How did you go about laying out your creativity direction as the art director while working at such desolate place?

The entirety of our principle production took much more planning that what we are usually used to doing. As we worked through pre-production, I found myself reading and re-reading the script multiple times, more times than I usually read a script. I was trying to find things that would jump off the page for me, clues for how I could meaningfully create the visual aspect of these great characters. I found that these two women, while making the same journey across a treacherous desert, were fundamentally different, and it was with Pablo’s location scout trips that helped me define their dichotomy.

Pablo took two or three trips out during pre-production to location scout and get a lay of the land; the photographs he took inspired the color palettes I used to create the wardrobe for our two main characters, Ruth and Lupita. Ruth occurred to me as a woman of the earth so I put her into clothes with that most closely reflected the landscape: a big blue open sky and grey rocky terrain. Her counterpart, Lupita, revealed herself to me through the script as the personification of rejuvenation, so it seemed appropriate to dress her in green.

Again, a lot of pre-planning went into the girls’ hair and make-up. I did a lot of self-experimentation trying to find the best way to create cracked and sunburned skin as well as dirty hair. After many trials and errors, I came up with a very practical solution that didn’t break our budget. The FX “make-up” for the peeling skin was a thin layer of craft glue. Adding a bit of watercolors gave us burned skin and sheen of dirt, and combing in petroleum jelly to their hair added the desired need for oily and unwashed hair. Both girls were quite keen on staying in as much of their makeup as possible while we weren’t shooting so that they could have the full experience of what feeling dirty might be like. On several nights, both Casandra (Ruth) and Marycarmen (Lupita) chose not to wash off or change out of their wardrobe.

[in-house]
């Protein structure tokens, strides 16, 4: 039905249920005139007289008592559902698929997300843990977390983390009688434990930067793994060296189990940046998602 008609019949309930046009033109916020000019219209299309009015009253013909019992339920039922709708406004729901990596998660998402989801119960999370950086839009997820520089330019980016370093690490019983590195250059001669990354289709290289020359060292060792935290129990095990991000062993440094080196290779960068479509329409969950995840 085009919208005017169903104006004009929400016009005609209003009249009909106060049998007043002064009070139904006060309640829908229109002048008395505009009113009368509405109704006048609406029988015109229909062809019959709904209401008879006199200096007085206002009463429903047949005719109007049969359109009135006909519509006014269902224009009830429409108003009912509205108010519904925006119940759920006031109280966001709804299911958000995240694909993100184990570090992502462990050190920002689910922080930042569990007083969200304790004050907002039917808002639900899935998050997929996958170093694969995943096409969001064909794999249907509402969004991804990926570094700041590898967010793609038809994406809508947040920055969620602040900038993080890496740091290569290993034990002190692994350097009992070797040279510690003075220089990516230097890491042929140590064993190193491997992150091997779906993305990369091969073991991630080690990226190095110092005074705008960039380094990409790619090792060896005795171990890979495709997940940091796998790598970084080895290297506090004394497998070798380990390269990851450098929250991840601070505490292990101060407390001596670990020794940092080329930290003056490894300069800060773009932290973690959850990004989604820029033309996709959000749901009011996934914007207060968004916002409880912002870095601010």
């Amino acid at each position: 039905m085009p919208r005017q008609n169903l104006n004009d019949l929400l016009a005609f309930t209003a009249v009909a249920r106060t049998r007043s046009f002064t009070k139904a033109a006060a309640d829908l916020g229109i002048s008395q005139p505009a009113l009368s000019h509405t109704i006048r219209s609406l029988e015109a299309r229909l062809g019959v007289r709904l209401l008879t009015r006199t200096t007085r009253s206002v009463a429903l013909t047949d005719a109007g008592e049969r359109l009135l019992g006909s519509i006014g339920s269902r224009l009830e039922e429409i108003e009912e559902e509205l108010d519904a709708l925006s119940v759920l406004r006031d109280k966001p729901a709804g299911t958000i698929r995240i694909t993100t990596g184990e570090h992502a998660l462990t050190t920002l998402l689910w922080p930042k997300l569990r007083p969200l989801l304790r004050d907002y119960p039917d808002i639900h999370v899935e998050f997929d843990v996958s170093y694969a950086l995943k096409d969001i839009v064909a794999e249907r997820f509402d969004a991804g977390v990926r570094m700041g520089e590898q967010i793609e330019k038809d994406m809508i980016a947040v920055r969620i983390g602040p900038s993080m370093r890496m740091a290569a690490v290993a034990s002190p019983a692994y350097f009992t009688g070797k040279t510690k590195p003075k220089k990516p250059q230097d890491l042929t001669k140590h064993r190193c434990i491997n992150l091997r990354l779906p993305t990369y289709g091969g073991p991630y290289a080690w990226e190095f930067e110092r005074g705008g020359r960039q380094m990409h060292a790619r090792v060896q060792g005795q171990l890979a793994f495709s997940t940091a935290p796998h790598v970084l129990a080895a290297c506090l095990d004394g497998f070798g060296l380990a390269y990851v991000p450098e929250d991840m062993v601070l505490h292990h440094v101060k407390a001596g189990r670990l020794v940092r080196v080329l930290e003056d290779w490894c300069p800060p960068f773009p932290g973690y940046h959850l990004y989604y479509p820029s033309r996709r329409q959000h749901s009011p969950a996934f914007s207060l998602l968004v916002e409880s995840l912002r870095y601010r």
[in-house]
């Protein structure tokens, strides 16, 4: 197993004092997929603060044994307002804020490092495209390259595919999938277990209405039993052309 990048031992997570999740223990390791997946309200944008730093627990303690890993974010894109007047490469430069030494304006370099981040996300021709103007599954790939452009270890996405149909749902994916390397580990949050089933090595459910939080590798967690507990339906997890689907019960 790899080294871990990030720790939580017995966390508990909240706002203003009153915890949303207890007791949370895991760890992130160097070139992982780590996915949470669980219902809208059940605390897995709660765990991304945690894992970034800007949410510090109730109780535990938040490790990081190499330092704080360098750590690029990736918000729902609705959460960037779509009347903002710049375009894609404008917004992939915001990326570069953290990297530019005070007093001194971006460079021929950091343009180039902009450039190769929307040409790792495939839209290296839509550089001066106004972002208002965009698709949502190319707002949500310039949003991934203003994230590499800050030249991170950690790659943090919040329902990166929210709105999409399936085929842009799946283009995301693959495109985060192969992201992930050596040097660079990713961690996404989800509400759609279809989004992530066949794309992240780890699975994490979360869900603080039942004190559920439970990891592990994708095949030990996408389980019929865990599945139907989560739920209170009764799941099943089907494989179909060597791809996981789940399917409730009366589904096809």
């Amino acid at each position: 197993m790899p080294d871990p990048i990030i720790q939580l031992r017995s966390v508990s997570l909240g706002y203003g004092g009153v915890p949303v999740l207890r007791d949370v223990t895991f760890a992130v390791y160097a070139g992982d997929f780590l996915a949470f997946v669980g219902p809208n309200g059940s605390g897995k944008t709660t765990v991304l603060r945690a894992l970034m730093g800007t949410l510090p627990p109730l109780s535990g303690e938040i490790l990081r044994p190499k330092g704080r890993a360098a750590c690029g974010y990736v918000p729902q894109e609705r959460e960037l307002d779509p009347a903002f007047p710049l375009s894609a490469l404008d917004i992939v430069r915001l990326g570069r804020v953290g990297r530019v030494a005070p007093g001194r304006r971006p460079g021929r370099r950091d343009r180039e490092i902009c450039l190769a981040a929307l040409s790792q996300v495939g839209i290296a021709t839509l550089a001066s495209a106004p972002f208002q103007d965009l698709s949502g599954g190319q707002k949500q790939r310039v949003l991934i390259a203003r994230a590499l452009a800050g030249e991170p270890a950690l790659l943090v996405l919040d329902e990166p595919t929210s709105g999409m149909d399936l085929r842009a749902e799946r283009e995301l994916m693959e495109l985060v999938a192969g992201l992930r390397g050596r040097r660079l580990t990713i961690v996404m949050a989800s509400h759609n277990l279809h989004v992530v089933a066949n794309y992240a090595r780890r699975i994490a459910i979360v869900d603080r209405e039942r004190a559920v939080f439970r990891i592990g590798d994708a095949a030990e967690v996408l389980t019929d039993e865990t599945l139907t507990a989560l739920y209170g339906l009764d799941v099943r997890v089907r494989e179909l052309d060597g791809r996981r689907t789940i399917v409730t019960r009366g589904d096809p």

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Carolyn concludes our interview with “I do have to say that once we arrived to “set” I didn’t have to work too hard, because the gorgeous mountains and light in West Texas don’t need any art direction whatsoever. The constant beauty of a background that we had was quite inspiring and it made waking up before the sun to catch the sunrise all the more worthwhile.”

 

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Pablo Veliz is moving on and affirming his identity as a filmmaker by fulfilling the notion that film is art. And with this, giving his art to film lovers who really want the independent voice of true independent film.

 

Written by Anne Herrera

Anne Herrera

Anne Herrera is the founder of MUZE COLLECTIVE, a dedicated movement using writing to generate special interest in the Arts, Sciences and Social Justice.


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Anne Herrera

Anne Herrera is the founder of MUZE COLLECTIVE, a dedicated movement using writing to generate special interest in the Arts, Sciences and Social Justice.